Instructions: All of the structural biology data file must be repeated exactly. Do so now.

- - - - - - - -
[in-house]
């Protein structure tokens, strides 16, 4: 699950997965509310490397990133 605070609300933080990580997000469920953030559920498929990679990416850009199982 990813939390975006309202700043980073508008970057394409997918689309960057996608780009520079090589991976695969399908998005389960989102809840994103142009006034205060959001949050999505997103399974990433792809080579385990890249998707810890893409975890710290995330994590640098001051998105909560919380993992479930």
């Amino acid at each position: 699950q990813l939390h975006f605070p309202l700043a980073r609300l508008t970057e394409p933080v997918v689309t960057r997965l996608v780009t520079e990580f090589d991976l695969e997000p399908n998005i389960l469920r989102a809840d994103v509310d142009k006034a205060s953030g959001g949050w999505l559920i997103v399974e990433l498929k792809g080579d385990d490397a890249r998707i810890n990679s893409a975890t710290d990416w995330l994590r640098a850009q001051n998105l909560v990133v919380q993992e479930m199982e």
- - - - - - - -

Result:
[in-house]
């Protein structure tokens, strides 16, 4: 699950997965509310490397990133 605070609300933080990580997000469920953030559920498929990679990416850009199982 990813939390975006309202700043980073508008970057394409997918689309960057996608780009520079090589991976695969399908998005389960989102809840994103142009006034205060959001949050999505997103399974990433792809080579385990890249998707810890893409975890710290995330994590640098001051998105909560919380993992479930």
């Amino acid at each position: 699950q990813l939390h975006f605070p309202l700043a980073r609300l508008t970057e394409p933080v997918v689309t960057r997965l996608v780009t520079e990580f090589d991976l695969e997000p399908n998005i389960l469920r989102a809840d994103v509310d142009k006034a205060s953030g959001g949050w999505l559920i997103v399974e990433l498929k792809g080579d385990d490397a890249r998707i810890n990679s893409a975890t710290d990416w995330l994590r640098a850009q001051n998105l909560v990133v919380q993992e479930m199982e």